You might be a big dog lover, but approaching two strange dogs -- especially if they look big and intimidating -- can still be challenging. In fact, it can even be dangerous if you don't do it properly or overestimate your welcome. Don't let your fear show, though -- just move slowly and be aware of visual clues from the dogs. Their clues will tell you whether you're a welcome sight or somebody who should keep her distance.
Engage the owner first if he's present. Dogs might lunge at you or start barking if they think their owner might be in danger, so exchanging a smile and a few words with the owner before you approach the dogs might be wise. Always ask for permission to pet and whether the dogs are friendly. Ask also which dog is "the boss" -- the alpha dog -- so you can pet that one first. This will reinforce his position and prevent problems -- for you and between the dogs.
Keep your cool when approaching strange dogs, especially if the owner is not around or if they're not on a leash. Don't run, scream or make loud noises or sudden movements. Don't lock eyes with them either, as this can be interpreted as a sign of defiance. Walk slowly towards them, talking softly -- what you say matters less than your tone.
Keep your own dog under control if he's with you. Get a firm grasp on the leash and stop before you're too close -- far enough that the dogs can't touch each other. Now look at the body language of the other two dogs. Many dogs adopt "pack behavior" when they're together -- and the last thing you want is for them to gang up on your dog or you. If the doggies are wagging their tails and trying to get closer, it's probably OK. But if they're growling or the hair on their backs is getting higher, keep your distance.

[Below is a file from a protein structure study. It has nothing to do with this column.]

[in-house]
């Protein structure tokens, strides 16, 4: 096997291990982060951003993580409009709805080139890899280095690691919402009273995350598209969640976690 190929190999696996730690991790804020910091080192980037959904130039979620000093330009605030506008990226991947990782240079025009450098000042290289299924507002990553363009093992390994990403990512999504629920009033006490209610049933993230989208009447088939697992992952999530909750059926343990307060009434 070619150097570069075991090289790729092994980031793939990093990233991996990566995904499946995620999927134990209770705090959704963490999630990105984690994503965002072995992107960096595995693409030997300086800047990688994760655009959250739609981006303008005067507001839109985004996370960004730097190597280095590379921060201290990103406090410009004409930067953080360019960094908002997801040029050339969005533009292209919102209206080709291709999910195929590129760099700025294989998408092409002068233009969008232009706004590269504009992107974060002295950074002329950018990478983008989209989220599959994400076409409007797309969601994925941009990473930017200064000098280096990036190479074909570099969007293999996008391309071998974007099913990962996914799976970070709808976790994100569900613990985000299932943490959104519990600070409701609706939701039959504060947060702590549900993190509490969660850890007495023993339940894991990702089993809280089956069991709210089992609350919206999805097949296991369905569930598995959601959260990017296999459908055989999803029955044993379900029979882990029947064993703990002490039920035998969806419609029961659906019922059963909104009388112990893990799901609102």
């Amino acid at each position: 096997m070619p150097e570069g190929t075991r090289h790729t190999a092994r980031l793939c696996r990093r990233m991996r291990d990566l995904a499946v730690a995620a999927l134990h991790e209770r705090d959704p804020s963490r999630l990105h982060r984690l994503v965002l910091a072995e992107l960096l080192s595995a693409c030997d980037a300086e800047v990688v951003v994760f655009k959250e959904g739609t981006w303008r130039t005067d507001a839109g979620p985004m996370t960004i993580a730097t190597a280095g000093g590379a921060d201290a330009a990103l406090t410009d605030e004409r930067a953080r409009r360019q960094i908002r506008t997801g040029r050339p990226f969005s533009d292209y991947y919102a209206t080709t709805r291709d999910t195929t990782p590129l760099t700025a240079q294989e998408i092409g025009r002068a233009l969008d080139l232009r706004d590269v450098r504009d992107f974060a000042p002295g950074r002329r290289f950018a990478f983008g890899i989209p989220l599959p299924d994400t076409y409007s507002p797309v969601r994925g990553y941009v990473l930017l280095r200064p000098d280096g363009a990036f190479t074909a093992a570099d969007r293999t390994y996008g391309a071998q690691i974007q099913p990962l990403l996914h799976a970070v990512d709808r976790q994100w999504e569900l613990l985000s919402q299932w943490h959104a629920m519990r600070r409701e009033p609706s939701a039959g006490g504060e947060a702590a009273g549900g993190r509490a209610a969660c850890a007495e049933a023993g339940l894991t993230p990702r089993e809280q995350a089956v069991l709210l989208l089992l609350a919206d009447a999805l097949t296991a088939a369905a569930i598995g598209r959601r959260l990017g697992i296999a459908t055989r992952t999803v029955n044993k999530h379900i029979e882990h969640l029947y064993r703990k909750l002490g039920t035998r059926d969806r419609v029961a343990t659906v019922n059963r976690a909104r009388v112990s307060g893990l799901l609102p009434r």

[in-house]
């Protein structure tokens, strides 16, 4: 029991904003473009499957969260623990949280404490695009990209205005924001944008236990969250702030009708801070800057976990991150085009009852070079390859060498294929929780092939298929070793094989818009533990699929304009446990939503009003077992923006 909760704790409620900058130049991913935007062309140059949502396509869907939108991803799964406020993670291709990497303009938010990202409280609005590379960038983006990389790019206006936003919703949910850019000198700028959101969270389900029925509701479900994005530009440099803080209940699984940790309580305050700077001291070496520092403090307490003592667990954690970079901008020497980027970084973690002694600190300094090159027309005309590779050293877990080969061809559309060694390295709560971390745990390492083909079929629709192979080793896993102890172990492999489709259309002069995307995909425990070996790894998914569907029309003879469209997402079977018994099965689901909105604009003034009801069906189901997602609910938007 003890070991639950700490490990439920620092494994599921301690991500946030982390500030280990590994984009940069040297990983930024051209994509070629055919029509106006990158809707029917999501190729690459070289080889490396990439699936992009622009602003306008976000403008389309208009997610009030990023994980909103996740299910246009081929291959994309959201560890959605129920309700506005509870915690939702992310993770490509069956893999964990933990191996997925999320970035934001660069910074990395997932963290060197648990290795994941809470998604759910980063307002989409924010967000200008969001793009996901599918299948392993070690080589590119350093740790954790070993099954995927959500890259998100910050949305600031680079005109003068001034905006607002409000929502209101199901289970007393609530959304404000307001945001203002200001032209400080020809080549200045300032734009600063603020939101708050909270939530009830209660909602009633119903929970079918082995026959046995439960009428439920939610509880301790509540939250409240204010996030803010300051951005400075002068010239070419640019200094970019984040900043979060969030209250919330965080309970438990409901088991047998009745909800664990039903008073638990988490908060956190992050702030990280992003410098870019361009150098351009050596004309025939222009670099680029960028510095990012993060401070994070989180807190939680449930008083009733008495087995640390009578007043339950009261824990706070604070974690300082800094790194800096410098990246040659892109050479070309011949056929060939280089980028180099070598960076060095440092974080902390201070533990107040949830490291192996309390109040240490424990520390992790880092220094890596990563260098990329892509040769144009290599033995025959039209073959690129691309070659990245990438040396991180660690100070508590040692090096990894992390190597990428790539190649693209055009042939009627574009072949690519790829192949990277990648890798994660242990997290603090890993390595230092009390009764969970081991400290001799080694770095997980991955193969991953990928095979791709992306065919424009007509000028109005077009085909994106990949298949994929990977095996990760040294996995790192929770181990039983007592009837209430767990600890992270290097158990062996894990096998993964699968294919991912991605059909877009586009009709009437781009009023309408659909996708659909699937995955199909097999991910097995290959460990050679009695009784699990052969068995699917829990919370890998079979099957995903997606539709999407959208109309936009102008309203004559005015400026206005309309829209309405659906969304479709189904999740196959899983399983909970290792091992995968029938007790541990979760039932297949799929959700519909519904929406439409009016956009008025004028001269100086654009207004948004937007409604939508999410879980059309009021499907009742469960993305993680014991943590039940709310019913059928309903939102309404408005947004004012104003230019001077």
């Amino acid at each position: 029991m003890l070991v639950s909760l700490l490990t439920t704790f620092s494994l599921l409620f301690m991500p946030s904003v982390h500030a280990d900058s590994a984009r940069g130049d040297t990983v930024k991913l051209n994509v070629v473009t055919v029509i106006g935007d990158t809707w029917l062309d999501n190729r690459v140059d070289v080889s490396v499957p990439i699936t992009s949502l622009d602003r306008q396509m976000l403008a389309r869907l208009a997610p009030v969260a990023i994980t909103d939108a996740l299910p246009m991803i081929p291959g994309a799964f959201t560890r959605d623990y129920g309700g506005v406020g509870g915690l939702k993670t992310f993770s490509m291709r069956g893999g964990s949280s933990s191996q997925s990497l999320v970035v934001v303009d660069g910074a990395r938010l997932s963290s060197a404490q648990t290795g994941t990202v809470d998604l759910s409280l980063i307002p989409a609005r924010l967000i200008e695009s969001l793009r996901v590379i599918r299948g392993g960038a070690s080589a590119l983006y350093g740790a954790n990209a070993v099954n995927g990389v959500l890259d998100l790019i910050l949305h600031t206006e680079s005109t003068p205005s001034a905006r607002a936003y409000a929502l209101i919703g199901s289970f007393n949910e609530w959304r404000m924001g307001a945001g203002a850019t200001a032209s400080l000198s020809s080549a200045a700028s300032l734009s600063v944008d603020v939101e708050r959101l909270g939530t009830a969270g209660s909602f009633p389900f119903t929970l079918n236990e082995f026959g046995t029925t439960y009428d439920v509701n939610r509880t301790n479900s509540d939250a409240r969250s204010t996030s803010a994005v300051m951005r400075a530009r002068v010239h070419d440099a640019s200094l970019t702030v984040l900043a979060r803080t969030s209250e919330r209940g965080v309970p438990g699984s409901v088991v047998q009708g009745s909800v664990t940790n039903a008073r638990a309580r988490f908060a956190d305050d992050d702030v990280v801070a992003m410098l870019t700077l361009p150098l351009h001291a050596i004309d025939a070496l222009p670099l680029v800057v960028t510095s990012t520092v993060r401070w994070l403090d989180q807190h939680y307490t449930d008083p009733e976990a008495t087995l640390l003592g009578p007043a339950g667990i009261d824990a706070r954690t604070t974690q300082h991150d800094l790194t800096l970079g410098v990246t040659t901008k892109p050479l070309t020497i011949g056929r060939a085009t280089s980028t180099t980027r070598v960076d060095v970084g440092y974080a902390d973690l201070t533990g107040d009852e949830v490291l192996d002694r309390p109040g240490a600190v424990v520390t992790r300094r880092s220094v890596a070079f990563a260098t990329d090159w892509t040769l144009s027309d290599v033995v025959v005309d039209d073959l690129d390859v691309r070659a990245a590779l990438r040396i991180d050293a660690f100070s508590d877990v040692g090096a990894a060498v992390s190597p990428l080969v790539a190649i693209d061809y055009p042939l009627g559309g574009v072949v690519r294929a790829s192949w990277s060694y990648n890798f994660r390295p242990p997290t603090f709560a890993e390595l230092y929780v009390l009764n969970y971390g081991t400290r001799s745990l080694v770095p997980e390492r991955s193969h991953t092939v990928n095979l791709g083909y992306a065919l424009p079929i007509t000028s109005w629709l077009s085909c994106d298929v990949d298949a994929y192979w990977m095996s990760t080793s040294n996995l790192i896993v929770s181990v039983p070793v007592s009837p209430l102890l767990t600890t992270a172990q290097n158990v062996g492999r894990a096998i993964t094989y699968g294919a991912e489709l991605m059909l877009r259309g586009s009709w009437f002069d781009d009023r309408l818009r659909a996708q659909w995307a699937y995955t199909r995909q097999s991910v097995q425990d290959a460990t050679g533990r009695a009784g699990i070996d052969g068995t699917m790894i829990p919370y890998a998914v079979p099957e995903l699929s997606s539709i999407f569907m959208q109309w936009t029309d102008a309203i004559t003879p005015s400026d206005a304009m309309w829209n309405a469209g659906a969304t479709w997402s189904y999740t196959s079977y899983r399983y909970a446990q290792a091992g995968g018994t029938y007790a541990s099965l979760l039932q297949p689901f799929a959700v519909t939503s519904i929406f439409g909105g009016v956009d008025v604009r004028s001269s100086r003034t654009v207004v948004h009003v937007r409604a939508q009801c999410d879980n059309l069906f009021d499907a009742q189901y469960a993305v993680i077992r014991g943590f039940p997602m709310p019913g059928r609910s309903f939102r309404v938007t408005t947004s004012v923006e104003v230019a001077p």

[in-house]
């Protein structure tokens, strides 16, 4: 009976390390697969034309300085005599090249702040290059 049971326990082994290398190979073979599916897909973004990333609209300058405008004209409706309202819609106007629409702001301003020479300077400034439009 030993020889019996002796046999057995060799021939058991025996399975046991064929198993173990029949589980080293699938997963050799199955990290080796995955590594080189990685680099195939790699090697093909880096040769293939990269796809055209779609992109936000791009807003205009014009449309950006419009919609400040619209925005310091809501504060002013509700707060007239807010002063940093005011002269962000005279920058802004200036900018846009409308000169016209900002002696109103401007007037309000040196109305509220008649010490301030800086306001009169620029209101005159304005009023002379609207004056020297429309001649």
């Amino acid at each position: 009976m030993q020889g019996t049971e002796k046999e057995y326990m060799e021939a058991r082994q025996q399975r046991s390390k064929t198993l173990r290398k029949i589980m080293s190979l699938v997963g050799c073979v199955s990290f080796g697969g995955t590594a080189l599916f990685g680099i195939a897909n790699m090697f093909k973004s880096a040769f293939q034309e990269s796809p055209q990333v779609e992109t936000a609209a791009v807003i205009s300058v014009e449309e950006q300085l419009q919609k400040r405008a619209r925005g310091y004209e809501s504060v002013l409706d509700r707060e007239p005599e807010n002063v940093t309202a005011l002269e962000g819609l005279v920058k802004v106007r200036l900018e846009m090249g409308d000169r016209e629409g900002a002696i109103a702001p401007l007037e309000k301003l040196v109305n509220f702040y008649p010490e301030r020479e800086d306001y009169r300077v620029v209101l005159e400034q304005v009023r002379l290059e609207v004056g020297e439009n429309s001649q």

Engage both dogs the same way. In short: Don't play favorites. And wait for the dogs to come towards you or wag their tails like crazy before you attempt to pet them. When you do reach out to touch them -- alpha dog first -- let them smell you first. Extend your hand and allow both dogs to become familiar with your smell. Then pet them under the chin. Don't reach over their head or touch them while they're distracted -- this can be unnerving and the dogs might bite as a surprised reaction.
Tammy Dray has been writing since 1996. She specializes in health, wellness and travel topics and has credits in various publications including Woman's Day, Marie Claire, Adirondack Life and Self. She is also a seasoned independent traveler and a certified personal trainer and nutrition consultant. Dray is pursuing a criminal justice degree at Penn Foster College.